He does not move toward me to bury me in warmth, I am not the right person for that. I have fits and am easily affected. My hair is as short as his – my eyes too fierce, too eager to prove. I am too hungry for warmth, too deserted, starved, too craving to deserve bestowal of such gratuities
The winter blowing afternoon sedates my tendencies. I marvel at the notion of traversing the city to purchase whiskey, cigarettes. My mind gravitates towards the disconnect felt earlier.
This morning I lay in sweat, then tears. I knew, before my sacred three hours of sleep, that she did not want me there. That I was once more relegated to the dark, ardent misery – and yet how fanatically did I cling! I resolve to either go to her or buy cigarettes tomorrow. I know that they are conspiring against me, that their holiday pleasure comes from dangling this notion of normalcy before me, then ripping it away as fervently as it was given. My mother stopped loving me at 6:30 am, my stepfather in cold, calm violence reprimanded me with his deep German voice at 6:45am, my brother hugged and cooed at me at 7am, at 8am I was disheveled in down cumulus, aslumber. By 10pm, they loved me once more.
I traipse out into the cold, on a mission to obtain flu medicine and whiskey. Down the street taxis fly and pedestrians slide on the icy sidewalks. I manage to waddle into the convenience store without a hitch, glide up and down the two rows of dry goods, searching for liquids to lubricate the tension at my brother’s apartment. It is the 23rd of December, shamefully close to Christmas, and I am purchasing a pint of Jameson and a bottle of NyQuil – what kind of pain can be healed through these mediums? Strange bloodties, stressful forgettings, and unrequited necessity; these are the things cured by such Quixotic medicines.
The disgust starts to overtake me; I am staggering and hideously chanting old music to myself. Not one person I will see will care much for it. No maladjusted criminal bends to pick up a penny, no whimpering demonstration of dialectical thinking cools the innocence spread by their tongues. No, I am dark and individual. I am the broken piece, I am not collective. I am the slamming window.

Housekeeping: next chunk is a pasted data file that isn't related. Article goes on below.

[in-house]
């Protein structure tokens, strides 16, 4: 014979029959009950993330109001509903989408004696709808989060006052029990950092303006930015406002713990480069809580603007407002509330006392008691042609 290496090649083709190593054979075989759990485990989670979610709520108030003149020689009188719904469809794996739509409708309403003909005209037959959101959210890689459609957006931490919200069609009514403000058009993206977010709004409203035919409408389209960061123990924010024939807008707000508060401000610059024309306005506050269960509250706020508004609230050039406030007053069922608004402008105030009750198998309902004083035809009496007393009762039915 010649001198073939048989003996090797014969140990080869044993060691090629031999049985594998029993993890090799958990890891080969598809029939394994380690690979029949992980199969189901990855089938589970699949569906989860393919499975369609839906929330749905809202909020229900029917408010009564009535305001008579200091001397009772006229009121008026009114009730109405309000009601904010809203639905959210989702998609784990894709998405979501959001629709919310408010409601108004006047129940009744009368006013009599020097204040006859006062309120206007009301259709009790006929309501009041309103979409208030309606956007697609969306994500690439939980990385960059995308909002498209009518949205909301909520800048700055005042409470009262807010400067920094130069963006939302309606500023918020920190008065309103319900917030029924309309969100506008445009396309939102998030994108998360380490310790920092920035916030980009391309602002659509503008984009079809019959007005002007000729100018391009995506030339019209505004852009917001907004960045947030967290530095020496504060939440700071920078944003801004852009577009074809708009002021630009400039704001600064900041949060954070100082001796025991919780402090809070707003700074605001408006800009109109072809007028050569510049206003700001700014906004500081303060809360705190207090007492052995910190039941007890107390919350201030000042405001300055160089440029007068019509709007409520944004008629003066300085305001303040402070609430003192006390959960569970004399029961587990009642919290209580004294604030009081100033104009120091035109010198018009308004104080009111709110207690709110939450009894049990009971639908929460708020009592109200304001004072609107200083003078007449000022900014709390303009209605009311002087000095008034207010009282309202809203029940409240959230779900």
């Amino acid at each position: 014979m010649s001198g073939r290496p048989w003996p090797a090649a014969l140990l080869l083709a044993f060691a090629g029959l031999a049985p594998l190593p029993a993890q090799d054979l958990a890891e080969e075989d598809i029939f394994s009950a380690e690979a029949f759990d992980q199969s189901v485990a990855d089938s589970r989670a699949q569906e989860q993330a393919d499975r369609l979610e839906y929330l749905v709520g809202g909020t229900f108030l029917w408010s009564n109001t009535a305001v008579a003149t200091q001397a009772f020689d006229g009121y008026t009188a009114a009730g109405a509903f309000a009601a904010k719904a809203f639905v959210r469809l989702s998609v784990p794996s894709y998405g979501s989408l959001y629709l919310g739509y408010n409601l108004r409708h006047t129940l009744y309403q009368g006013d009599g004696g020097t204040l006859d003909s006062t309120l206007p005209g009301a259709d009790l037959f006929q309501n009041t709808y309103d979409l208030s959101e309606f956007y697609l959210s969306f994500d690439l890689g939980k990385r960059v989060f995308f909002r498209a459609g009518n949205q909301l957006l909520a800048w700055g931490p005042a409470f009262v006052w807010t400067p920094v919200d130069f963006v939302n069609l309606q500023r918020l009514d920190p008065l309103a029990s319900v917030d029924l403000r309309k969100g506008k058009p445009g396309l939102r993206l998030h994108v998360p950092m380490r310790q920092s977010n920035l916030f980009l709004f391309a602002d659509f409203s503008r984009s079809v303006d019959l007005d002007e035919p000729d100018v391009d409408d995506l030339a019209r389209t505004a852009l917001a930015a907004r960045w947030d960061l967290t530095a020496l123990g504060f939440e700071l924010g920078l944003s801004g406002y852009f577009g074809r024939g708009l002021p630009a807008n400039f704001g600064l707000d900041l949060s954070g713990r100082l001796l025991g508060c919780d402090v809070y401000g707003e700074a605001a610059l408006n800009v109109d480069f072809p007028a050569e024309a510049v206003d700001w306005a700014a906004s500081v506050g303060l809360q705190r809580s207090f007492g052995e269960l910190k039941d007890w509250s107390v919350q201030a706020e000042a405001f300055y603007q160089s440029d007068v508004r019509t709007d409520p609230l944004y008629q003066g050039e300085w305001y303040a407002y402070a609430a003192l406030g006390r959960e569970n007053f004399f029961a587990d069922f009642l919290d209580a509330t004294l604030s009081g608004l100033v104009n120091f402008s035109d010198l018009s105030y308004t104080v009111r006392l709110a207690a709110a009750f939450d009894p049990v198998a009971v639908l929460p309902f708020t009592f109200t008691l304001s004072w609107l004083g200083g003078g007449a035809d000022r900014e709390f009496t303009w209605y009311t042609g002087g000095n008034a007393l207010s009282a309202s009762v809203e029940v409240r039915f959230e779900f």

I begin to march, the brown paper bag clutched in my gloved hand. I am struck with sudden pleasure at the prints my boots are leaving – what sturdy evidence that I have lived! Climbing the stairs to warmth, I gasp. I have no need for cigarettes. As I return to the chilly warmth, slide under my sleeping bag, I deliver the liquid agents to their appropriate spots. Jameson to my esophagus, NyQuil to my brother’s. I return to my drunken thoughts – a roommate returns from work as I throw back my second swallow. Burning, cooling, sourdough and childhood.
The roommate opens his eyes, large and rotund in pocked, greyhound sleek face. Wider and wider as his hands fly, carefully directed, to loosen his necktie. He smiles, rockstep paces, and weaves a story. At 5am, as he prepared for work (real, adult, non-dude work), he walked into the bathroom. What he found: A young man in a blue collared shirt and green sweater, head-rolling, passed out on a folding chair, next to a toilet full of his own excrement. The young man reportedly wandered the hall after being awoken, prowling from room to room with dinosaur instinct. A new man from the two-hour previous version smiling beguilingly (to my mind), screaming FUCK YOU STU now moved into my brother’s room.
Disappearance. After a toilet of shit that could not be flushed, he disappeared into some unknown galaxy for eons, centuries, maybe mere seconds. His time spent surveying my self on my brother’s bed, rapturous with sweaty dreamscapes, all of these things were nothing. Blacked out, blocked out, dark and away encapsulated in some small packet of memory. Perhaps years from now he’ll hit his head and wonder who that girl is that he remembers suddenly – her frizzy, boycut hair, over-genuine intentions, her smile at his befuddled self. Perhaps he’ll get a craving for a greasy burger and not understand why he wants bleu cheese to be involved. And I will not be there to tell him that it is because I weigh so heavily on his experience – something he does not know.
Rebecca told me the story of how she started writing this story and I immediately knew I wanted it. I’ve read other pieces she’s written and I can say that she has a voice and a consistency about her writing that takes a long time and a lot of practice to find and to keep a hold of. I certainly hope this isn’t her last submission, both for my sake and for yours, audience.